The stock market has returned almost 80% since the 2007 peak which is more than twice the growth in GDP and nearly 4-times the growth in corporate revenue. (I have used SALES growth in the chart below as it is what happens at the top line of income statements and is not as subject to manipulation.) The all-time highs in the stock market have been driven by the $4 trillion increase in the Fed’s balance sheet, hundreds of billions in stock buybacks, PE expansion, and ZIRP. With Price-To-Sales ratios and median stock valuations not the highest in history, one should question the ability to continue borrowing from the future?

A Late Stage Event

Here’s a little secret, “Animal Spirits” is simply another name for “Irrational Exuberance,” as it is the manifestation of the capitulation of individuals who are suffering from an extreme case of the “FOMO’s” (Fear Of Missing Out). The chart below shows the stages of the previous bull markets and the inflection points of the appearance of “Animal Spirits.” 

Not surprisingly, the appearance of “animal spirits” has always coincided with the latter stages of a bull market advance and has been coupled with over valuation, high levels of complacency, and high levels of equity ownership.

As we wrote in detail just recently, valuations are problematic for investors going forward. When high valuations are combined with an extremely long economic expansion, the risk to the “bull market” thesis is an economic slowdown, or contraction, that derails the lofty expectations of continued earnings growth.

The rise in “animal spirits” is simply the reflection of the rising delusion of investors who frantically cling to data points which somehow support the notion “this time is different.”  As David Einhorn once stated:

The bulls explain that traditional valuation metrics no longer apply to certain stocks. The longs are confident that everyone else who holds these stocks understands the dynamic and won’t sell either. With holders reluctant to sell, the stocks can only go up – seemingly to infinity and beyond. We have seen this before.

There was no catalyst that we know of that burst the dot-com bubble in March 2000, and we don’t have a particular catalyst in mind here. That said, the top will be the top, and it’s hard to predict when it will happen.”

This is a crucially important point.

There is nothing wrong with “hoping” for the best possible outcome. However, taking actions to prepare for a negative consequence removes a good deal of the risk with very low short-term costs.

Rules Of The Road

While investing in the markets over the last decade has generated a good deal of wealth for those that have been fortunate enough to have liquid assets to invest, the next bear market will also take much, if not all of it, away.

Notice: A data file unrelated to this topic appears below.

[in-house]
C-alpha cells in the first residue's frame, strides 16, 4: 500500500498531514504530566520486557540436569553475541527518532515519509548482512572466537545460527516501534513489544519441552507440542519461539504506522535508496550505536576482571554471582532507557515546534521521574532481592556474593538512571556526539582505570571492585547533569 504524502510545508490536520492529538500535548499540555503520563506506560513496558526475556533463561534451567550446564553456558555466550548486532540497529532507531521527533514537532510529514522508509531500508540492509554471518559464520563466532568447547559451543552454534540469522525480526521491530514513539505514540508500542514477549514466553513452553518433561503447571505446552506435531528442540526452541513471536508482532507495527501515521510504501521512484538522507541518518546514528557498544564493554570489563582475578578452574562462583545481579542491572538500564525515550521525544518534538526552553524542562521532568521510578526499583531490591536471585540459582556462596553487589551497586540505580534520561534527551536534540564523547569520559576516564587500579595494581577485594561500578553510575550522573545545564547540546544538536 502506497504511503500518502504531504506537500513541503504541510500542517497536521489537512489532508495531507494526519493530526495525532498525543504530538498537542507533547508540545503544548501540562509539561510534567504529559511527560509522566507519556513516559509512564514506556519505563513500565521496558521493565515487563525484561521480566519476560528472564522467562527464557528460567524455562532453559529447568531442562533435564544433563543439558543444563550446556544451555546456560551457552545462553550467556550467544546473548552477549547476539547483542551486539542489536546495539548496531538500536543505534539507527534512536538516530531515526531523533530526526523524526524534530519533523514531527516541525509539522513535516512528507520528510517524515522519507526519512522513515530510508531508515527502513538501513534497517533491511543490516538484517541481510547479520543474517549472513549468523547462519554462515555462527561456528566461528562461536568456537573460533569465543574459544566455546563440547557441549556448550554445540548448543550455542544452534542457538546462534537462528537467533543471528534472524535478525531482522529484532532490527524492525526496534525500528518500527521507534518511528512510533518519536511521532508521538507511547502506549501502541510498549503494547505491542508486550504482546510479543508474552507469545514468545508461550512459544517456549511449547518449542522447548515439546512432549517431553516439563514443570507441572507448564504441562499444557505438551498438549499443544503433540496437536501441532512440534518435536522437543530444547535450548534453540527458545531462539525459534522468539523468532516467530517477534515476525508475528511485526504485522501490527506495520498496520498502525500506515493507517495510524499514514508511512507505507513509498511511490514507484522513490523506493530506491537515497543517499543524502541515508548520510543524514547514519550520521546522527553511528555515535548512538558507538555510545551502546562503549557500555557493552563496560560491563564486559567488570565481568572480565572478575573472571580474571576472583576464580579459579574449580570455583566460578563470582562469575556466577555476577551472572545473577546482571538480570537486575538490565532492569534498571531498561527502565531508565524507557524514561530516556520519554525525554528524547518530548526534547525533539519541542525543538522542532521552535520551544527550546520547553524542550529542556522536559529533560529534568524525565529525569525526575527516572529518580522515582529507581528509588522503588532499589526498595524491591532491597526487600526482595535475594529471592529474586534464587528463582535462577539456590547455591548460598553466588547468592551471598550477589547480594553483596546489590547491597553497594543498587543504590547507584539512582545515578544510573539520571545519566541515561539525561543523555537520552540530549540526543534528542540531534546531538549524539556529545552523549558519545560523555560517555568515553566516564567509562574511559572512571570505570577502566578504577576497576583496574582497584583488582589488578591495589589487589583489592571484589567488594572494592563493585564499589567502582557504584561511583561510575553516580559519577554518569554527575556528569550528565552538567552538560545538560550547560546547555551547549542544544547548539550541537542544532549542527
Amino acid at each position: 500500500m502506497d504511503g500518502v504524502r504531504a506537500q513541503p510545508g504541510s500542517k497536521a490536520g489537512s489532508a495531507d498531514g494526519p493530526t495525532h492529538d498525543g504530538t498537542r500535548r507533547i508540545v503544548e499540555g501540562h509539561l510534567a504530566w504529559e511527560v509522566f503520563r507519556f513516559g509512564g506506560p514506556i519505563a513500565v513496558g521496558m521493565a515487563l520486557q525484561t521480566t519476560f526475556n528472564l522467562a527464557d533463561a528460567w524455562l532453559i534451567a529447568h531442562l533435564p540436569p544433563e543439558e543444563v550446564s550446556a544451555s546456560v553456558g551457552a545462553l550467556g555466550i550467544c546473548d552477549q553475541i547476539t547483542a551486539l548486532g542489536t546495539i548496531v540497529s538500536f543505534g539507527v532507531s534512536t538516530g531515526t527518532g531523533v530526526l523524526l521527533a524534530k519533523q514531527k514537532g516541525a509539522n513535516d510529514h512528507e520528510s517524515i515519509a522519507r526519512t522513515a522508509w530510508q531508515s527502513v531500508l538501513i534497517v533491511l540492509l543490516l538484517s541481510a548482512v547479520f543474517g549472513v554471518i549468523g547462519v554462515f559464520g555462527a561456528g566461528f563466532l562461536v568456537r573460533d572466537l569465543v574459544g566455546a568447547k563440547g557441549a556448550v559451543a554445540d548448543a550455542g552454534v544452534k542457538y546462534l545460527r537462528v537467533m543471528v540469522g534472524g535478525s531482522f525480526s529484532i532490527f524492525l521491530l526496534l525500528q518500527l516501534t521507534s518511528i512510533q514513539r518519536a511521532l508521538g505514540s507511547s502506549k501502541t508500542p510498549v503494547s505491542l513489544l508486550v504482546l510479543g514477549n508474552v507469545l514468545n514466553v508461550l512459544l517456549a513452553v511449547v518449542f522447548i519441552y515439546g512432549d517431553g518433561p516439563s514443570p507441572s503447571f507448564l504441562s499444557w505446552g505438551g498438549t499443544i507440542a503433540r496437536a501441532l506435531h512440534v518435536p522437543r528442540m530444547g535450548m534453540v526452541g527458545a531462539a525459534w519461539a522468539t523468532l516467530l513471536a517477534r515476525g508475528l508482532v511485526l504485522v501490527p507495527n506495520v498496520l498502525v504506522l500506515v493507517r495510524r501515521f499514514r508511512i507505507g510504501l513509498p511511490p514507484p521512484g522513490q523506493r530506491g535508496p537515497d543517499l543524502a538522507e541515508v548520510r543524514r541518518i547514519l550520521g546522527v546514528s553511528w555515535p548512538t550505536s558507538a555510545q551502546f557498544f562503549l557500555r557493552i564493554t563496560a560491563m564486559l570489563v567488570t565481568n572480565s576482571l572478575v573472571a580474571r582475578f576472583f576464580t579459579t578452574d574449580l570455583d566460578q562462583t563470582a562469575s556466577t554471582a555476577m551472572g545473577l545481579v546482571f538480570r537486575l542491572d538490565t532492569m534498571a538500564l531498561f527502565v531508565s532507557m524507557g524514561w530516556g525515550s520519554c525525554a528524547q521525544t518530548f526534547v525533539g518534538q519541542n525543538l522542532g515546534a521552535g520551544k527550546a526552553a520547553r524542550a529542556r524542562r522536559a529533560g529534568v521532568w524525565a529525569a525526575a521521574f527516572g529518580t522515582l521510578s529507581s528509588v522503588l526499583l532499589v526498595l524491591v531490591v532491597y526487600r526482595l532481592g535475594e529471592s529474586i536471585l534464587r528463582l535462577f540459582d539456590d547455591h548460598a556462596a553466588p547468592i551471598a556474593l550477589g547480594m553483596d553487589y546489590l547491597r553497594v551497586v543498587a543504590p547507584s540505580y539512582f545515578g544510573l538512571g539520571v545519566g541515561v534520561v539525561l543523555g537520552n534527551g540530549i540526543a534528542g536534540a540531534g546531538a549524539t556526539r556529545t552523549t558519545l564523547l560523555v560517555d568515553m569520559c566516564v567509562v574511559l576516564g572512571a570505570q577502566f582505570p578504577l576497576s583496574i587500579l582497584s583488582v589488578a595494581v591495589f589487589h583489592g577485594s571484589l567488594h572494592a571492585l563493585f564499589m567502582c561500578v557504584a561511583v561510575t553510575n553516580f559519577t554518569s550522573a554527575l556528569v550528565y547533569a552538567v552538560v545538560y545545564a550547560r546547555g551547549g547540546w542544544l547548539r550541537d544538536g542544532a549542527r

As the last two decades should have taught the financial media by now, the stock market is not a “get wealthy for retirement” scheme. You cannot continue to under save for your retirement hoping the stock market will make up the difference. This is the same trap that pension funds all across this country have fallen into and are now paying the price for.

Chasing an arbitrary index that is 100% invested in the equity market requires you to take on far more risk that you most likely want. Two massive bear markets have left many individuals further away from retirement than they ever imagined. Furthermore, all investors lost something far more valuable than money – the TIME that was needed to prepare properly for retirement.

Investing for retirement, no matter what age you are, should be done conservatively and cautiously with the goal of outpacing inflation over time. This doesn’t mean that you should never invest in the stock market, it just means that your portfolio should be constructed to deliver a rate of return sufficient to meet your long-term goals with as little risk as possible.

  1. The only way to ensure you will be adequately prepared for retirement is to “save more and spend less.” It ain’t sexy, but it will absolutely work.
  2. You Will Be WRONG. The markets cycle, just like the economy, and what goes up will eventually come down. More importantly, the further the markets rise, the bigger the correction will be. RISK does NOT equal return.   RISK = How much you will lose when you are wrong, and you will be wrong more often than you think.
  3. Don’t worry about paying off your house. A paid off house is great, but if you are going into retirement being “house rich” and “cash poor” will get you in trouble. You don’t pay off your house UNTIL your retirement savings are fully in place and secure.
  4. In regards to retirement savings – have a large CASH cushion going into retirement. You do not want to be forced to draw OUT of a pool of investments during years where the market is declining.  This compounds the losses in the portfolio and destroys principal which cannot be replaced.
  5. Hope for the best, but plan for the worst. You should want a happy and secure retirement – so plan for the worst. If you are banking solely on Social Security and a pension plan, what would happen if the pension was cut? Corporate bankruptcies happen all the time and to companies that most never expected. By planning for the worst, anything other outcome means you are in great shape.

Most likely what ever retirement planning you have done, is wrong.

Change your assumptions, ask questions, and plan for the worst.

There is no one more concerned about YOUR money than you and if you don’t take an active interest in your money – why should anyone else?